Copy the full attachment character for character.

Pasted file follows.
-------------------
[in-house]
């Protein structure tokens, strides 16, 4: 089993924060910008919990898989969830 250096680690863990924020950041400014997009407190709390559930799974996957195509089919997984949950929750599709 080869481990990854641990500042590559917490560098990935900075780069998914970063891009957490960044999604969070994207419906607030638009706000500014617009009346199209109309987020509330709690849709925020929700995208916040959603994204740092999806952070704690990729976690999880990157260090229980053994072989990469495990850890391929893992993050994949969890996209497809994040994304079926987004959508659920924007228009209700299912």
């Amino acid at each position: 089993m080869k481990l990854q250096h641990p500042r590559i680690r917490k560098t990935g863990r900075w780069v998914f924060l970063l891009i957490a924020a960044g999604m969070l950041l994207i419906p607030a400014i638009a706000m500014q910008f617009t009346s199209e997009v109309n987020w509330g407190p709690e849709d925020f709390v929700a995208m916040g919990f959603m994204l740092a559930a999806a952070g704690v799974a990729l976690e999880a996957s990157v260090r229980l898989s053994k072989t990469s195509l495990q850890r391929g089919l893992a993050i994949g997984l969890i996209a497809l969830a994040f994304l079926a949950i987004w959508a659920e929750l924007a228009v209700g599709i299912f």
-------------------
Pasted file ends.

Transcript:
[in-house]
């Protein structure tokens, strides 16, 4: 089993924060910008919990898989969830 250096680690863990924020950041400014997009407190709390559930799974996957195509089919997984949950929750599709 080869481990990854641990500042590559917490560098990935900075780069998914970063891009957490960044999604969070994207419906607030638009706000500014617009009346199209109309987020509330709690849709925020929700995208916040959603994204740092999806952070704690990729976690999880990157260090229980053994072989990469495990850890391929893992993050994949969890996209497809994040994304079926987004959508659920924007228009209700299912």
């Amino acid at each position: 089993m080869k481990l990854q250096h641990p500042r590559i680690r917490k560098t990935g863990r900075w780069v998914f924060l970063l891009i957490a924020a960044g999604m969070l950041l994207i419906p607030a400014i638009a706000m500014q910008f617009t009346s199209e997009v109309n987020w509330g407190p709690e849709d925020f709390v929700a995208m916040g919990f959603m994204l740092a559930a999806a952070g704690v799974a990729l976690e999880a996957s990157v260090r229980l898989s053994k072989t990469s195509l495990q850890r391929g089919l893992a993050i994949g997984l969890i996209a497809l969830a994040f994304l079926a949950i987004w959508a659920e929750l924007a228009v209700g599709i299912f």